A bright gibbous Moon will obscure the fainter meteors before it sets around 4:30 a.m. local time.
Wednesday, January 4 – Earth at Perihelion (at 16:00 GMT)
On Wednesday, January 4 at 16:00 GMT or 11 a.m. EST and 8 a.m. PST, the Earth will reach perihelion, its minimum distance from the Sun for the year. At that time Earth will be 91.403 million miles (or 147.099 million kilometres) from our Star. That is 1.67 per cent closer than our mean distance of 1.0 Astronomical Unit. As winter-chilled Northern Hemisphere dwellers will attest, daily temperatures on Earth are not controlled by our proximity to the Sun, but by the number of hours of daylight we experience.
Thursday, January 5 – Full Moon in the Winter Football (evening)
On Thursday night, January 5, the nearly full Moon will shine inside the Winter Football, also known as the Winter Hexagon and Winter Circle. The asterism is composed of the brightest stars in the constellations of Canis Major, Orion, Taurus, Auriga, Gemini, and Canis Minor — specifically Sirius, Rigel, Aldebaran, Capella, Castor and Pollux, and Procyon.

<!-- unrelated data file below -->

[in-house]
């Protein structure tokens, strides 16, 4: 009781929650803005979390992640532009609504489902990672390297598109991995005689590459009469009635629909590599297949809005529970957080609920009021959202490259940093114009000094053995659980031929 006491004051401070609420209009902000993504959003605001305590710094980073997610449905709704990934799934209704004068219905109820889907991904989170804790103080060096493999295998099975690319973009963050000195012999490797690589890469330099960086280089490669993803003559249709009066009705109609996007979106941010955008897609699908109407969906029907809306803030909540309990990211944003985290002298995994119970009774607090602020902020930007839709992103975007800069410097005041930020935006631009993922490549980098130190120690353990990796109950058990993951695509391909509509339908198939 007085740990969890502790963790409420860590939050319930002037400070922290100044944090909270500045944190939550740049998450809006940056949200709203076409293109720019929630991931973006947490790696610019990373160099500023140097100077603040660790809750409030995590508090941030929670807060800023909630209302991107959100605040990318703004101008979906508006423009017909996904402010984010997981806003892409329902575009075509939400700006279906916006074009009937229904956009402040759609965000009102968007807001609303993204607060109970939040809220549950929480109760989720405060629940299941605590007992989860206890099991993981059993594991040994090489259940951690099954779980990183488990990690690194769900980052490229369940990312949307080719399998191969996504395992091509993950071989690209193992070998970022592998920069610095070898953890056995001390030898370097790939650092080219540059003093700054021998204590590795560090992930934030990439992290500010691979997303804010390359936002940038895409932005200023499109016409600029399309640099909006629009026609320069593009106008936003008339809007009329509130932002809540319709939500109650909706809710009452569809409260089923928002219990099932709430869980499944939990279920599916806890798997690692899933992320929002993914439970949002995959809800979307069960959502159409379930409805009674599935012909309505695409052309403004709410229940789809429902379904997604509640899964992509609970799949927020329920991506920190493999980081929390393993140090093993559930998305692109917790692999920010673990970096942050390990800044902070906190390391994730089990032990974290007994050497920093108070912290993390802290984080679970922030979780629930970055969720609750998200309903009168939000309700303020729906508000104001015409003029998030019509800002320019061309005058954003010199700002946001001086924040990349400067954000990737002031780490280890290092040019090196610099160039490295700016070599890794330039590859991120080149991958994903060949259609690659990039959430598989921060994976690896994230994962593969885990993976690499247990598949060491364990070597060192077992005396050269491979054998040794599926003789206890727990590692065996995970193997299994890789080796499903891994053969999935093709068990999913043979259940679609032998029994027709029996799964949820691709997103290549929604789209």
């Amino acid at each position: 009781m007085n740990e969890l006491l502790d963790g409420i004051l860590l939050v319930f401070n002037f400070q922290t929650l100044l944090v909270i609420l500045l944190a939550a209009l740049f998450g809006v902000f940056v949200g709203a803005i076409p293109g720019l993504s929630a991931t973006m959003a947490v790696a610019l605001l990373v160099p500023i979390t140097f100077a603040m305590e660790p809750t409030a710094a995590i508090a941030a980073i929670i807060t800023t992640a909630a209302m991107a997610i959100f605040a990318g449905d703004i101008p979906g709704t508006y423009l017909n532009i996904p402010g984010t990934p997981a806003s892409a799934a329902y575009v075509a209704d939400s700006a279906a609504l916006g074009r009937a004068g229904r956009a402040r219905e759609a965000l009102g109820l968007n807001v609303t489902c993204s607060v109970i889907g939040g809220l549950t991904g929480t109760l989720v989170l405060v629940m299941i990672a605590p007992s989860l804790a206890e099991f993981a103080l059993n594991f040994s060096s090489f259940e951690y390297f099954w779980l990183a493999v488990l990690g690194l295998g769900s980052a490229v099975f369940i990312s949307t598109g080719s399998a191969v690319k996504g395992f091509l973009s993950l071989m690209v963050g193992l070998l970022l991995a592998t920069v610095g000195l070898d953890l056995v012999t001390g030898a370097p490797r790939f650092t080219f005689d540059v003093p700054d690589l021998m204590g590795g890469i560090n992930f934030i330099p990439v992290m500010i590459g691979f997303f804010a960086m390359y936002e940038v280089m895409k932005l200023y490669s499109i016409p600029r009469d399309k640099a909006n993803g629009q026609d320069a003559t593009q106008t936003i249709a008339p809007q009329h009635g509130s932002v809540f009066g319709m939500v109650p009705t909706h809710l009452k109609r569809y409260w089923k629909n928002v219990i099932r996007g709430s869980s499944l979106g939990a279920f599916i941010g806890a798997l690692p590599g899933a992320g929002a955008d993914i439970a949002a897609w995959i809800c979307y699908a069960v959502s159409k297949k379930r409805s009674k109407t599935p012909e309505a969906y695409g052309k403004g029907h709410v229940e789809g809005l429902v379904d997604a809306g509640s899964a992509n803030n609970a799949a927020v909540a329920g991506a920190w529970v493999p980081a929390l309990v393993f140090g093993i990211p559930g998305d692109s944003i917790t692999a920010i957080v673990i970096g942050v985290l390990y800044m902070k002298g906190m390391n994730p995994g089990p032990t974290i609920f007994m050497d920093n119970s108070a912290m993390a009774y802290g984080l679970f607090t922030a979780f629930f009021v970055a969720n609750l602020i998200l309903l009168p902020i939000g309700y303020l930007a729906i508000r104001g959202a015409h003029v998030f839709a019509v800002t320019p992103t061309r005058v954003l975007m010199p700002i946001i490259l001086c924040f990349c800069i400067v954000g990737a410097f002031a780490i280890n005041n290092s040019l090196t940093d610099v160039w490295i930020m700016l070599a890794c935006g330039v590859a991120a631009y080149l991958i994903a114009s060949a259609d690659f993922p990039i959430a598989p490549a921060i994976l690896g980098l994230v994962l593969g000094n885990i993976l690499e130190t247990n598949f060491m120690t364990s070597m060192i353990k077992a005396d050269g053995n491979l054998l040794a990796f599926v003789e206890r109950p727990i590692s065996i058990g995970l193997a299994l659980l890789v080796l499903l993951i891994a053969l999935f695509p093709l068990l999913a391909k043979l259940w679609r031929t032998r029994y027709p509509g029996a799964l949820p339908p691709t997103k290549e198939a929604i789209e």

After Sirius rises in mid-evening, the huge pattern will straddle nearly 70 degrees of the southeastern sky. Hours later the asterism will stand upright in the south, with the Milky Way passing vertically through it. The hexagon is visible during evenings from mid-November to spring every year. The full Moon will shine on its eastern rim on Friday night.
Friday, January 6 – Dual shadows cross Jupiter (from 00:50 to 02:32 GMT)
On Friday evening, January 6, observers with telescopes in southern and eastern Asia and south to western Australia can watch the small, round black shadows of two of Jupiter’s Galilean moons as they slide across that planet’s disk at the same time.
At 7:50 p.m. Indochina Time (00:50 GMT), the large shadow of Ganymede will begin to cross Jupiter’s southern hemisphere, joining Io’s smaller shadow, which began its own passage across Jupiter’s equatorial zone at 7:22 p.m. ICT (00:22 GMT). One-hundred and two minutes later, at 9:32 p.m. ICT (02:32 GMT), Io’s shadow will leave the planet.
Ganymede’s shadow will complete its own transit at 10:20 p.m. ICT (03:20 GMT). These times will vary by a few minutes depending on your location.
Friday, January 6 – Full Wolf Moon (at 23:08 GMT)
The January full Moon, which always shines in or near the stars of Gemini or Cancer, will occur at 6:08 p.m. EST, 3:08 p.m. PST, or 23:08 GMT on Friday, January 6.